Edinburgh's Lord Provost needs to make an 'Olympian' effort to protect the city's amazing festivals – Susan Dalgety
There are always going to be people out to make a quick buck. But the landlords who are asking for nearly £34,000 to rent an Old Town flat for the month of August have taken greed to a new level.
Surely no one, not even the most desperate group of festival performers, will be willing – or able – to shell out upwards of £8,500 a week for a three-bedroom flat. Even if you were to squeeze a dozen folk into the space, it would still work out at £2,800 a month each. A high price to pay to share a sofa bed or sleep on the floor.
It’s perhaps too easy to take one ridiculous rental and suggest that this shows there is an accommodation crisis looming for Edinburgh’s festivals, but Shona McCarthy, chief executive of the Fringe, clearly thinks it’s bad news. Speaking about the rising cost of Edinburgh accommodation last week, she told MPs on Westminster’s Scottish Affairs committee that the issue required an “Olympic” response. And Francesca Hegyi, chief executive of the Edinburgh International Festival, said that everyone needed to get round the table, and “work out what is a sustainable future… for Edinburgh and for the festivals”.
Now I am not sure if the Lord Provost, Robert Aldridge, could be described as an Olympian, but as Edinburgh’s ‘First Citizen’ he surely has the clout to bring people together to thrash out a plan to protect and develop the city’s festivals. They are such an important part of the city’s economy and its personality that they must not be allowed to wither away.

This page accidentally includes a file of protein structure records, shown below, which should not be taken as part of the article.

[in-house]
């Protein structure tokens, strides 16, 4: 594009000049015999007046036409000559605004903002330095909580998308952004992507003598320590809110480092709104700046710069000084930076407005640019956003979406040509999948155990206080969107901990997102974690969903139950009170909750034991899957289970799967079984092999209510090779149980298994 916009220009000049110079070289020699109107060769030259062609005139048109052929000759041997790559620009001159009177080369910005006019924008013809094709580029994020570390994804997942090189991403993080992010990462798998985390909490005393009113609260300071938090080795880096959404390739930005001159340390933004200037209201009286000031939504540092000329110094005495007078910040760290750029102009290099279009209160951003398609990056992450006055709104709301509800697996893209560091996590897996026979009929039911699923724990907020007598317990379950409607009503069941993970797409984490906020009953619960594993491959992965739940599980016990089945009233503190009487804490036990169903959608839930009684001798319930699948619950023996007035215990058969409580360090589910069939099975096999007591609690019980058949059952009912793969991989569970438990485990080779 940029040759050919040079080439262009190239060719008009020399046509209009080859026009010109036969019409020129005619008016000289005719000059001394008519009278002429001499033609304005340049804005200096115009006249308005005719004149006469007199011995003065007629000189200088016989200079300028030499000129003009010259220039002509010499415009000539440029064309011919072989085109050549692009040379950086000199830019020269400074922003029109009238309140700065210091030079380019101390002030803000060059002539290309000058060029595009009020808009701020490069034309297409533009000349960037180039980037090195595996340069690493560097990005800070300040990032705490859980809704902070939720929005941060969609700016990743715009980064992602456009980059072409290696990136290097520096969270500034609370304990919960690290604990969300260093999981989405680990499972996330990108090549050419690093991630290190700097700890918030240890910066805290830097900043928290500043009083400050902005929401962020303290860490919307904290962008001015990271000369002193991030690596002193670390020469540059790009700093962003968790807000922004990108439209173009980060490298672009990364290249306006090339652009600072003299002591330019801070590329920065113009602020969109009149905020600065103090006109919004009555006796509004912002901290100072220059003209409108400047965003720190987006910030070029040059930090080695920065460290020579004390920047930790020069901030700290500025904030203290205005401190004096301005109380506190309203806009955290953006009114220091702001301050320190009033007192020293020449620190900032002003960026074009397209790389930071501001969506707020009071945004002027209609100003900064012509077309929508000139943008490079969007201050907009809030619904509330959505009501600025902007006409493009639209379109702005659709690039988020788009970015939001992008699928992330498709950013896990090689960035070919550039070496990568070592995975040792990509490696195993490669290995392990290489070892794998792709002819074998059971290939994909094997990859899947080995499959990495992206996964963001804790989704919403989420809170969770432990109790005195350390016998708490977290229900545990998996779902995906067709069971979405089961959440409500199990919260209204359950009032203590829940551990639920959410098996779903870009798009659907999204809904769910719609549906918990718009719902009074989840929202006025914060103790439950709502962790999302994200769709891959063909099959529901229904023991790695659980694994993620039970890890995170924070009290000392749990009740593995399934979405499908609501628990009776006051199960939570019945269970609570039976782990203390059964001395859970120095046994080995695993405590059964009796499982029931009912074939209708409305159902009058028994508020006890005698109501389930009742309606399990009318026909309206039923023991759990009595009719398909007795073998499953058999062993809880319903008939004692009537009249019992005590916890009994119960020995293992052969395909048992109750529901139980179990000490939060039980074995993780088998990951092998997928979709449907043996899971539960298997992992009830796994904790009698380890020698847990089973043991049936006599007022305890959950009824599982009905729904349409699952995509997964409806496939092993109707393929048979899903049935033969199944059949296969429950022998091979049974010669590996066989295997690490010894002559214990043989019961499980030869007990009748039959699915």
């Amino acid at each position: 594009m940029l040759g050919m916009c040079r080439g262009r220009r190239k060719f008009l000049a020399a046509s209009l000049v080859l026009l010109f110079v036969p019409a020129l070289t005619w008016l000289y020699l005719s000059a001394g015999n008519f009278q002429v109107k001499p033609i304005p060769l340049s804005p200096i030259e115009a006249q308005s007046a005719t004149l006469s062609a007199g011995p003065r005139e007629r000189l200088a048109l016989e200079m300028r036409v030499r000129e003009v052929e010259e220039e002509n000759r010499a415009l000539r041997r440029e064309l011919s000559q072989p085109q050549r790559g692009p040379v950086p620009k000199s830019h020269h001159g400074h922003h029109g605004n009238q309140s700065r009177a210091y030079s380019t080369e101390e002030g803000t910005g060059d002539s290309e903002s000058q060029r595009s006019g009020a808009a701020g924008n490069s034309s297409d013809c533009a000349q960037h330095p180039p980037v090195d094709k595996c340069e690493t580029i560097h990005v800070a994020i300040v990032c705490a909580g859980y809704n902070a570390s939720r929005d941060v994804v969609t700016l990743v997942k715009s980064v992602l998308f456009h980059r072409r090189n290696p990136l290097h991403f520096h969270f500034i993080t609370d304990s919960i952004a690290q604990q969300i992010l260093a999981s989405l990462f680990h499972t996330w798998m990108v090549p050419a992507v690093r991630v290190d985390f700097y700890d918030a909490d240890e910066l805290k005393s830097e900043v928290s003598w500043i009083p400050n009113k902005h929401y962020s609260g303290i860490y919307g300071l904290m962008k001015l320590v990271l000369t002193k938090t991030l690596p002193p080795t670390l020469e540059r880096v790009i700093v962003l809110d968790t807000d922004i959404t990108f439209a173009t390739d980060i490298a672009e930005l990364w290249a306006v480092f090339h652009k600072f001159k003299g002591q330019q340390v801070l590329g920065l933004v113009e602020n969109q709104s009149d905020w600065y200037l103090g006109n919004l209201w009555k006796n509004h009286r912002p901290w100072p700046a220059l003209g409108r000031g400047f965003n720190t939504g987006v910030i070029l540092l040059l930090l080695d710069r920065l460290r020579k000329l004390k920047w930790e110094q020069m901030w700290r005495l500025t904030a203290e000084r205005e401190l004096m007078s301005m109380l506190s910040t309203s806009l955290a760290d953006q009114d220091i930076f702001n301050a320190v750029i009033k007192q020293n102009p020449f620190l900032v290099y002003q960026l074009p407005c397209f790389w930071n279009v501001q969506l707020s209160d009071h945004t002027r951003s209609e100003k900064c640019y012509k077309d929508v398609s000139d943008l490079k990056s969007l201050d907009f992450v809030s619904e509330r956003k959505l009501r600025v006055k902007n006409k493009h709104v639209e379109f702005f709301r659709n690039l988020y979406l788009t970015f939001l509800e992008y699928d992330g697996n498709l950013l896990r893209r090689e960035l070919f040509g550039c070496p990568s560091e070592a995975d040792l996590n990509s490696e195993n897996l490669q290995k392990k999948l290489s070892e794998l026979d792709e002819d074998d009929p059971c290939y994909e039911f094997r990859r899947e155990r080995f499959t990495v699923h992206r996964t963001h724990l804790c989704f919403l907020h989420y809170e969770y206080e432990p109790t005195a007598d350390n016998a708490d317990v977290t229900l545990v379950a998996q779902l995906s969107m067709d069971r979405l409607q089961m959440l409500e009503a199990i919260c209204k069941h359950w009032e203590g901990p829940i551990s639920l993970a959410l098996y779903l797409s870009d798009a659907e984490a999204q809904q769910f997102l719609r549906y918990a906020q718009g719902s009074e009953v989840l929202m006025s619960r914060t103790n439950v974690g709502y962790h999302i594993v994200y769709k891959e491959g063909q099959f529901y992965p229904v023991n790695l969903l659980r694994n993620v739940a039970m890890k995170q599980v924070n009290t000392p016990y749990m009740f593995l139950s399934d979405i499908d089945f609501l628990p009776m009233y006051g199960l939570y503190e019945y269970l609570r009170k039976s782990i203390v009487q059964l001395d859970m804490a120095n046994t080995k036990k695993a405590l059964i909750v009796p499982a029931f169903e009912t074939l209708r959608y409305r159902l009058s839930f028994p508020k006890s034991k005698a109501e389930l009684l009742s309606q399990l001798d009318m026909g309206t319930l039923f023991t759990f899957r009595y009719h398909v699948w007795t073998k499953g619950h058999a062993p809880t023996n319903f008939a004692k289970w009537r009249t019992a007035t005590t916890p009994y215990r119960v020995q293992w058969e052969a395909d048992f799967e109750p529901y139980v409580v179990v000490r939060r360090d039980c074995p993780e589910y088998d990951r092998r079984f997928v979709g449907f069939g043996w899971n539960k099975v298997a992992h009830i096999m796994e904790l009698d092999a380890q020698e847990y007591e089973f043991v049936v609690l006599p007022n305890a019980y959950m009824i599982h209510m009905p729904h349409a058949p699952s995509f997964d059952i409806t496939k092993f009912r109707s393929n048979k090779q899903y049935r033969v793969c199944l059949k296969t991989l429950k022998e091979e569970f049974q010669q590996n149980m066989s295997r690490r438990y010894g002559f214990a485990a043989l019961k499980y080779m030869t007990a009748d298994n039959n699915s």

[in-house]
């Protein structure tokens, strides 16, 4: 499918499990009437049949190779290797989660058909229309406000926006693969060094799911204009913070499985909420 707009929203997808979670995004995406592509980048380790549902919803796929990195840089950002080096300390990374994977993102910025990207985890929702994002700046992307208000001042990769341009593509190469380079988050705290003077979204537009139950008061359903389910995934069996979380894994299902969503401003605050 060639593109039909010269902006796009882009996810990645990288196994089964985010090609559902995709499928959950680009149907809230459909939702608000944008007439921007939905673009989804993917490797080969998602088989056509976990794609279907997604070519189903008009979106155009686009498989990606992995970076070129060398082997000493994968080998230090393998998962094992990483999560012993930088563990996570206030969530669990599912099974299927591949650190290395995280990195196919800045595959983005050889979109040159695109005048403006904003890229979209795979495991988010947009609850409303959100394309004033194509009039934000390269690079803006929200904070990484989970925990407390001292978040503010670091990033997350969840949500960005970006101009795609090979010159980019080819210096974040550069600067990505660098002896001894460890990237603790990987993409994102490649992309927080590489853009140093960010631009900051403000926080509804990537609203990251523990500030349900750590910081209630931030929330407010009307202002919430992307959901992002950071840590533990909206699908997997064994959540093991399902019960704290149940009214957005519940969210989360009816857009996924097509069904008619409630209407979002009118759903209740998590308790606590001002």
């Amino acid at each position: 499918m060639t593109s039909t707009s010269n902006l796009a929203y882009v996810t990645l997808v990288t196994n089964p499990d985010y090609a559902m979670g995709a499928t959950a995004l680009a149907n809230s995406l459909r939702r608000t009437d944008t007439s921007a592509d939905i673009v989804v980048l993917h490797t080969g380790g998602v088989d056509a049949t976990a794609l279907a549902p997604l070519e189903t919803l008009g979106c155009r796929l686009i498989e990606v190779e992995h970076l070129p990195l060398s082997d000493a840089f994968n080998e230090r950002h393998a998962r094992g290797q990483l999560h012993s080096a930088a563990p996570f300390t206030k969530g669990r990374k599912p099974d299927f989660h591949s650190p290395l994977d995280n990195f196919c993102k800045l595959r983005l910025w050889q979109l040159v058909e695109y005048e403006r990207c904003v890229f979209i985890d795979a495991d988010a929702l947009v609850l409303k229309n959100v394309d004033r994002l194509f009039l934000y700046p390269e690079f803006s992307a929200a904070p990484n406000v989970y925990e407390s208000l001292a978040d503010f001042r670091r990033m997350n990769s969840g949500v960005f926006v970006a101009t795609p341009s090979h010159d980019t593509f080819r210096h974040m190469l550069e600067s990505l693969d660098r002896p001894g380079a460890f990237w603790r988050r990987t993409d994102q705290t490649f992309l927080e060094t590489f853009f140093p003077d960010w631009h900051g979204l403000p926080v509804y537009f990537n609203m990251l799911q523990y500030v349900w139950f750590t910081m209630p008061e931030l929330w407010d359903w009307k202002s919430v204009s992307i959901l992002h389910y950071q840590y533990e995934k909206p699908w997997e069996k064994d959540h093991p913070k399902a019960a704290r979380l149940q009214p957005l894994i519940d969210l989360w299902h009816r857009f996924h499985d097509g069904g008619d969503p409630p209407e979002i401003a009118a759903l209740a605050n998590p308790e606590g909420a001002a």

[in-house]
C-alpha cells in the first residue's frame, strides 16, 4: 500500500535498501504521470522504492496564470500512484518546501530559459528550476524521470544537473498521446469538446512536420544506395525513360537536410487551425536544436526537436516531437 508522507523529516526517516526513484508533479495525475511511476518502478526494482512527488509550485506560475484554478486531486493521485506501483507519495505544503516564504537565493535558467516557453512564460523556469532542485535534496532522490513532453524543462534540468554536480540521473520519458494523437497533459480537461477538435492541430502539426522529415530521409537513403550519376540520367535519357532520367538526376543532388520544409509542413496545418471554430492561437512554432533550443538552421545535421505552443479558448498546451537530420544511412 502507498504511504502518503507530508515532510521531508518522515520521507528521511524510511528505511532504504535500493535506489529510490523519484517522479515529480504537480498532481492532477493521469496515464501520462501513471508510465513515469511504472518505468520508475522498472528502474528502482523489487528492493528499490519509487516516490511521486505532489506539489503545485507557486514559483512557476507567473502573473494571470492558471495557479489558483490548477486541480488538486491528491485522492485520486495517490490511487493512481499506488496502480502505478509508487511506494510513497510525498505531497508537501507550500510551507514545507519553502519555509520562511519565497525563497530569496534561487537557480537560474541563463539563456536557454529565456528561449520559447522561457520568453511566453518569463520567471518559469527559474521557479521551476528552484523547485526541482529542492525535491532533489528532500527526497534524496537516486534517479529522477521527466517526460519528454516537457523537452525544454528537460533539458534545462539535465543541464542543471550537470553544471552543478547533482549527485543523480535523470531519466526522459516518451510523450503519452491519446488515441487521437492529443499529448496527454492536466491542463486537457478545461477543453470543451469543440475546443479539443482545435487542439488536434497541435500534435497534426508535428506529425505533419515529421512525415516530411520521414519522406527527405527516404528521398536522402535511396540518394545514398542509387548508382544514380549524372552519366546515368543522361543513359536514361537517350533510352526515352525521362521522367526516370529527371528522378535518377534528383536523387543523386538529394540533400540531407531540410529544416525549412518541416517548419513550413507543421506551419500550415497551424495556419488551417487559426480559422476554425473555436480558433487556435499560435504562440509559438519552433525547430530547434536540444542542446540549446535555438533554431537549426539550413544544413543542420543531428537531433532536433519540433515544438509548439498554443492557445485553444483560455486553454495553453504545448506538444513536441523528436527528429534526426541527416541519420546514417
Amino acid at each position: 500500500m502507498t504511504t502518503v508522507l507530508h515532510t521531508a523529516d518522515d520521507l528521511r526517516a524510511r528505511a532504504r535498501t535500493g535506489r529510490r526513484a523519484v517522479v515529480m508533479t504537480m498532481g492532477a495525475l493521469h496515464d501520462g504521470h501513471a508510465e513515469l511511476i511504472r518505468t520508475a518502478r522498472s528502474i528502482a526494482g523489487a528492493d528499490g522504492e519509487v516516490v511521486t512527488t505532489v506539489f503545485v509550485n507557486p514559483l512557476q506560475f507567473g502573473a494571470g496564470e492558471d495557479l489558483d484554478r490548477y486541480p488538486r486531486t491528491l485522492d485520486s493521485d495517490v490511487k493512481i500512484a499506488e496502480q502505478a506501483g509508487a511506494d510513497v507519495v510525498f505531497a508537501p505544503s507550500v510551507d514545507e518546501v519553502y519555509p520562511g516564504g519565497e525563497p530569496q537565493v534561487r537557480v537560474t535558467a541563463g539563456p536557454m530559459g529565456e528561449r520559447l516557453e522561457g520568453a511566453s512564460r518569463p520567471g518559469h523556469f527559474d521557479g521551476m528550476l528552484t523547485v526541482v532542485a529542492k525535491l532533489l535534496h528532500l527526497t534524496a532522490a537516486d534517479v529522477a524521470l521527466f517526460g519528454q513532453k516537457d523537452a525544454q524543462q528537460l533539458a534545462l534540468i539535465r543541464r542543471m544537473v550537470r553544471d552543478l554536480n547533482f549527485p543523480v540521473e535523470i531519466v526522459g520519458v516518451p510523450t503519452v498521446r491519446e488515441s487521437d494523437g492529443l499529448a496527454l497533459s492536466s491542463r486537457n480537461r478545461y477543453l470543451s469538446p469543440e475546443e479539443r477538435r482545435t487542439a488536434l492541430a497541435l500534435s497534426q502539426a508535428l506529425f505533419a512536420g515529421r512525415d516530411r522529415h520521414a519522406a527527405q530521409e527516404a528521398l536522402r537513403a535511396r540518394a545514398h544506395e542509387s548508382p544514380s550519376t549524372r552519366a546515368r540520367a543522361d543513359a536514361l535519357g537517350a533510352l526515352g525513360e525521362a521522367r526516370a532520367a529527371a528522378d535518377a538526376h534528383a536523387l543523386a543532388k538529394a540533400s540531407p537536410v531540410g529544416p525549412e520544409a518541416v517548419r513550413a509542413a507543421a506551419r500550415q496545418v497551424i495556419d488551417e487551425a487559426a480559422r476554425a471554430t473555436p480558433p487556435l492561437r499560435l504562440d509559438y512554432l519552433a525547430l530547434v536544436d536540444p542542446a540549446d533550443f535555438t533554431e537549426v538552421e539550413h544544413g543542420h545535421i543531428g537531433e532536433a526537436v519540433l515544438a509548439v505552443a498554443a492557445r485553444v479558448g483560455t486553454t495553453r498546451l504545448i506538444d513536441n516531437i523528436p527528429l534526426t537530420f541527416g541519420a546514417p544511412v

Councillor Aldridge should establish a Lord Provost’s Commission on the future of Edinburgh’s Festivals. He should bring together leading business people, transport and housing experts, tourist bodies, and of course representatives of each of the festivals, to thrash out a sustainable, long-term plan for Edinburgh to continue to host some of the world’s greatest arts events.
It could look at infrastructure, including accommodation, the festivals’ ties with the people of Edinburgh, and of course funding. This year, for example, is the first time that the International Festival has received cash from the UK Government in its 76-year history. Yet the International Festival is one of Britain’s most important cultural events.
Once the Commission has made its deliberations, it should then present a plan to both the Scottish and UK governments, making sure it includes a long-term commitment to invest in the festivals. There is a tendency for politicians to suggest working groups when they don’t have the wherewithal, or desire, to take practical action, but it is becoming increasingly clear that Edinburgh’s festivals are facing an existential crisis.
The Lord Provost, who represents the interests of the whole city, is best placed to take forward this important piece of work. Indeed, when he accepted his historic chains of office last year, he said he would work “to make sure Edinburgh remains a leading light on the global stage”. There is nothing more important to Edinburgh’s place on that world stage than its festivals. And there is no one better placed to ensure that our city remains a global star than the Lord Provost. Your audience awaits, sir.